Q4: Can you tell us about the readiness level of technologies toward decarbonization?

The technology readiness level of every single technology can be evaluated using indicators that are named TRL. This can be also addressed for decarbonization technologies. TRLs can be defined from level 1 to 9 depending on the readiness of the technology from the “basic principles observed and reported” (level 1) to the “actual system proven through successful mission operations” (level 9).

When it comes to decarbonization technologies, the development and growth for some technologies are high enough to become commercial and popular. For instance, technologies such as “reducing the clinker content in the cement by using fly ash or blast furnace slag” in cement industry or “near net shape casting” in steel industry or “plastics recycling” in chemical process industry have reached to the TRL 9 level. More efforts are on the way and it is expected that by 2030 more decarbonization technologies will reach to the TRL 9 level.

Q5: What would be the role of standardization in energy efficiency and decarbonization? What has done so far in this regard?

International standardization organization together with other leading organizations such as UNIDO have proposed a framework for this process. The process started in 2011 with globally applicable standards which were called “energy management system” framework. Several industrial sectors have switched their management process to this framework. This international standard named ISO 50001 which can be used for certification as well. Around 70% of valid ISO 50001 certificates until 31 December 2019 (latest update by ISO, 2020) belong to the companies based in Germany, China, UK, Italy, France and India. Germany is by far the first ranked country in this field with over 5700 valid certificates and this can be considered as one of the main essential components of the energy transition plans in Germany.

Q6: What would be needed for a higher rate of engagement from the industrial sector in moving towards decarbonization?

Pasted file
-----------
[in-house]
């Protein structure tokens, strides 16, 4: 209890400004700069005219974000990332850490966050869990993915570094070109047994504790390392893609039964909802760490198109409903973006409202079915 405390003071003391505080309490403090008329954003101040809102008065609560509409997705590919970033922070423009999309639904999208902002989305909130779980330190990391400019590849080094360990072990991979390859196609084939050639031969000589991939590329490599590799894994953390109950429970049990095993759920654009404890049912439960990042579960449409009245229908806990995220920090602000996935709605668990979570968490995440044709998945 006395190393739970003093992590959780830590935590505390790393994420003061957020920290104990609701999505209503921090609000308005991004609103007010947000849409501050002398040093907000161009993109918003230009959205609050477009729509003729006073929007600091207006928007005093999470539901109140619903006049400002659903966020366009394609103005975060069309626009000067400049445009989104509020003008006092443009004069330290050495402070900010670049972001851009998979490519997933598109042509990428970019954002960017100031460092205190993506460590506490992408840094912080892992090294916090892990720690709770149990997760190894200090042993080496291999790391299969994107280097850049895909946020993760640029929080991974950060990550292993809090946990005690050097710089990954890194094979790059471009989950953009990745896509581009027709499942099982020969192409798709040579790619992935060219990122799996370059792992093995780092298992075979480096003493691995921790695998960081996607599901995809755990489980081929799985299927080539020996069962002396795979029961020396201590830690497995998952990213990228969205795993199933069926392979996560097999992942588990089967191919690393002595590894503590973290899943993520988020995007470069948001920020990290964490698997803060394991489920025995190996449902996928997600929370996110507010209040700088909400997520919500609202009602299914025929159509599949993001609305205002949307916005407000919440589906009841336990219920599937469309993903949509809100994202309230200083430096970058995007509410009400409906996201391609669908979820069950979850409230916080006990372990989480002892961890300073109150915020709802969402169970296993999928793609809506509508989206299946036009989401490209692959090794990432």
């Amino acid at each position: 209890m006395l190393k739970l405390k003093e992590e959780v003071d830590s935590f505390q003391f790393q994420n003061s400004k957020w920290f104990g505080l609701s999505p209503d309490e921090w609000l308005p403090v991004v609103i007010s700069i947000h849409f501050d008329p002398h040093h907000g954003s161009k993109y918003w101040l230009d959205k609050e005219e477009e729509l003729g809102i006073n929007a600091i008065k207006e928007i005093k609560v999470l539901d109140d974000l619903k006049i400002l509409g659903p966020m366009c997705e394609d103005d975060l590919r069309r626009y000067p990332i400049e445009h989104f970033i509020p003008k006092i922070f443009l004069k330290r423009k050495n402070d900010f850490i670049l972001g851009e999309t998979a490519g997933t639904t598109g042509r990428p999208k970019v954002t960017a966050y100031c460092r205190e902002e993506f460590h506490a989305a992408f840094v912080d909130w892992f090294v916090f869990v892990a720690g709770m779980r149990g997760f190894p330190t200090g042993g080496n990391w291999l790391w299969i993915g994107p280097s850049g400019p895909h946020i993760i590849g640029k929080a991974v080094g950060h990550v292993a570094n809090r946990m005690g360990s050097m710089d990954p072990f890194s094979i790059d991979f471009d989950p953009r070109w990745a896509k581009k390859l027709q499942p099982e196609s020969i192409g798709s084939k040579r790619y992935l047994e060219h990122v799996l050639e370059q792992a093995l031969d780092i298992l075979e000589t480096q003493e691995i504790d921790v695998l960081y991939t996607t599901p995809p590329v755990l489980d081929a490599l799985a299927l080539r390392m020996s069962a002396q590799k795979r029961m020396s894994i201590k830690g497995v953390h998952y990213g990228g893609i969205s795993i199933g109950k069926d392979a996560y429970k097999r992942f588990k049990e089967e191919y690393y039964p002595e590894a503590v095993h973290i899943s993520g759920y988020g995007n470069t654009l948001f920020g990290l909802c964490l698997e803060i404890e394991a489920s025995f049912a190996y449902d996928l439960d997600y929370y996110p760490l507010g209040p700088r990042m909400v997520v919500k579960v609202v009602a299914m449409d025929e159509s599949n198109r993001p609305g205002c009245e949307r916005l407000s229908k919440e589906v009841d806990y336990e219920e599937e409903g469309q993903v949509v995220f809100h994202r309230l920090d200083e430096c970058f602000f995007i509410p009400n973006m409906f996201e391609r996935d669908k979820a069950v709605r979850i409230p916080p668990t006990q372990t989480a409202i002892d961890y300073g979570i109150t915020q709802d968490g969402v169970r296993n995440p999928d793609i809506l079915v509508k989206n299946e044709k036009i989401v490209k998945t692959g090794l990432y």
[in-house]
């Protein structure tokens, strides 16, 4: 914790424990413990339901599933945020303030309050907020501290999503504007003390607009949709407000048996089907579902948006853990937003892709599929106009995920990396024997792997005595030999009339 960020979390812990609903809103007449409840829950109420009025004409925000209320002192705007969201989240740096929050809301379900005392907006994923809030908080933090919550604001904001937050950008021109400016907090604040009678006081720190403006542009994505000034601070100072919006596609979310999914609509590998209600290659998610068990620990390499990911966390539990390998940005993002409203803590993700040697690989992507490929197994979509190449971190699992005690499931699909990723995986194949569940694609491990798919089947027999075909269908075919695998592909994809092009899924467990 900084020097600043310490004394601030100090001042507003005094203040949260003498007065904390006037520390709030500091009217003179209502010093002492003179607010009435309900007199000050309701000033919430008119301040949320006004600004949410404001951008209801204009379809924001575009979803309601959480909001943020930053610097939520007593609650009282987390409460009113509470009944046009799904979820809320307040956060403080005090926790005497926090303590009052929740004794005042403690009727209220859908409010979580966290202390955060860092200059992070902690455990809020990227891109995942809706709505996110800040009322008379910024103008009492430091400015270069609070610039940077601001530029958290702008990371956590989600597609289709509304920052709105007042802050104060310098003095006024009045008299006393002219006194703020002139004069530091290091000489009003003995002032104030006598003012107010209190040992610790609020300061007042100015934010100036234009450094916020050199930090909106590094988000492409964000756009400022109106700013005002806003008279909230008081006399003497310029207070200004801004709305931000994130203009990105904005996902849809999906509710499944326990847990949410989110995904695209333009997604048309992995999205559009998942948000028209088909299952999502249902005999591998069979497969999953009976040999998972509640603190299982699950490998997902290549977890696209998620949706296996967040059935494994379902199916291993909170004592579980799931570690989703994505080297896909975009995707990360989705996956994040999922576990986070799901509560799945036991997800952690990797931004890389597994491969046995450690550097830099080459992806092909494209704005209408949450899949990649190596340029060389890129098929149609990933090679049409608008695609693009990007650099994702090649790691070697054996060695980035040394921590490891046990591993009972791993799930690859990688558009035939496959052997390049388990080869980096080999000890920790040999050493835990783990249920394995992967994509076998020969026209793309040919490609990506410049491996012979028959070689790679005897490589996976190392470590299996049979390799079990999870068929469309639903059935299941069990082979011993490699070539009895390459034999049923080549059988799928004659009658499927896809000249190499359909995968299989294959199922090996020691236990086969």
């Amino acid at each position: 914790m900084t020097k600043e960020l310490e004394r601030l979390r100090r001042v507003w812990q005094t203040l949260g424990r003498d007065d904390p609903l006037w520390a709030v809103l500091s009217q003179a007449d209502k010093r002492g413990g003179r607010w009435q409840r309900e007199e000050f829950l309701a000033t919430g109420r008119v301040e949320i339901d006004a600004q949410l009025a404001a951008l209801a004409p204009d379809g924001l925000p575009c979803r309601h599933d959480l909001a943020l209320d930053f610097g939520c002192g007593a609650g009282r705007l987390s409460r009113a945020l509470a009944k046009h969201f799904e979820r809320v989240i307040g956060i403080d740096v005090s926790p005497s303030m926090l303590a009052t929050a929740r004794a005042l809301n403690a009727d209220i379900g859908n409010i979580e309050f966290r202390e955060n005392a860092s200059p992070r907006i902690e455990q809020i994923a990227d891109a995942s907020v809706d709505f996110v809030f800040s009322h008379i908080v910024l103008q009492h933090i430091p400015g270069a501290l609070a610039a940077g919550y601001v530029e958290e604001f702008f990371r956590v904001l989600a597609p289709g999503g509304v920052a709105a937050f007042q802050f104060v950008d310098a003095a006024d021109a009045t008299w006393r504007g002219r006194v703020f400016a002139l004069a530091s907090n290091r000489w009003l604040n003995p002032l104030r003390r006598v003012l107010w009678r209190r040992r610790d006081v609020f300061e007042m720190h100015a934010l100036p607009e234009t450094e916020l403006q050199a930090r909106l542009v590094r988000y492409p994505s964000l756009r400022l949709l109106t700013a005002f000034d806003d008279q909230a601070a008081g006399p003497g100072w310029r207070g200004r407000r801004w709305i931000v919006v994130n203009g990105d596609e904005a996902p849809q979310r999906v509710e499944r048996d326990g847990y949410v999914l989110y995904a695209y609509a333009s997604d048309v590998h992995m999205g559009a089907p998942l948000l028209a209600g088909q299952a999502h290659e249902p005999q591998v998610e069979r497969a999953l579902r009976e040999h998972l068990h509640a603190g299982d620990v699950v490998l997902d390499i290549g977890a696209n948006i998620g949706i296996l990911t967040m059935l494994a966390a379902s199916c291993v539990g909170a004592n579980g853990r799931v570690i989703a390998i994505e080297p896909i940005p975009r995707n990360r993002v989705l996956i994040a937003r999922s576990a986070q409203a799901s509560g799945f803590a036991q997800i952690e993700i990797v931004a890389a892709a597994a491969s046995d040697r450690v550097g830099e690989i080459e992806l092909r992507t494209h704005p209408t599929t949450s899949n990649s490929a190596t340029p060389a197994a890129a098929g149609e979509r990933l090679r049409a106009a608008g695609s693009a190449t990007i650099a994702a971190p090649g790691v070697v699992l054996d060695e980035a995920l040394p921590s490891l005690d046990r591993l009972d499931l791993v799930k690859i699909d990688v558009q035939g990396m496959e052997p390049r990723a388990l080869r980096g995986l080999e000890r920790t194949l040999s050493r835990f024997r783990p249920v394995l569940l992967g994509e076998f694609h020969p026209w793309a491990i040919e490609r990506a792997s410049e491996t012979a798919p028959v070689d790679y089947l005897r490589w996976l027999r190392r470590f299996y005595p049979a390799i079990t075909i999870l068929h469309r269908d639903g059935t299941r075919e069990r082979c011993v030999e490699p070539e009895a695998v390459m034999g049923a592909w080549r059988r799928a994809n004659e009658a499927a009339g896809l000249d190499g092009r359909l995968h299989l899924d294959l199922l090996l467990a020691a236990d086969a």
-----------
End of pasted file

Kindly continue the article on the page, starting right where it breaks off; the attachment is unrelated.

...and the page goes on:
Although models can have uncertainties, we should open our eyes and see the current and near future caused by climate change and there are impacts without any doubt. I think it is the responsibility of all of us to change the mindset. We don’t have enough time and today is too late. As far as my experience is concerned, for better engagement of the industrial sector we need to raise the awareness from one side and on the other side we need to work with different stakeholders. It is obvious that with more engagement of stakeholders, more success would be possible toward the transition. From another perspective, it is important to increase the technical capacity of the industrial sectors. When it comes to talking about the technical transition with the industrial experts, they would accept if they were happy with the technical and technological aspects. Thus, we need to increase their technical capacity via training programs. Also, it would be essential to consider benefits to the industries and increase their competitiveness through financial schemes to accelerate decarbonization.

Keith Nare

Technical Head of Communications for GRT, Keith leads GRT's content strategy across various platforms, whilst coordinating internally to build the voice and opinions of the GRT team. Keith is a product of Nelson Mandela University and his PhD work focuses on Polymer and Physical Chemistry. He was a Research Associate at SANRAL in South Africa and later spent time as a Visiting Research Associate to NTEC at the University of Nottingham in the UK. He is a former Director of Communications for CALROBO in the USA.

Keith is passionate and enthusiastic about health and safety, sustainability, networking and finding synergy through conversations.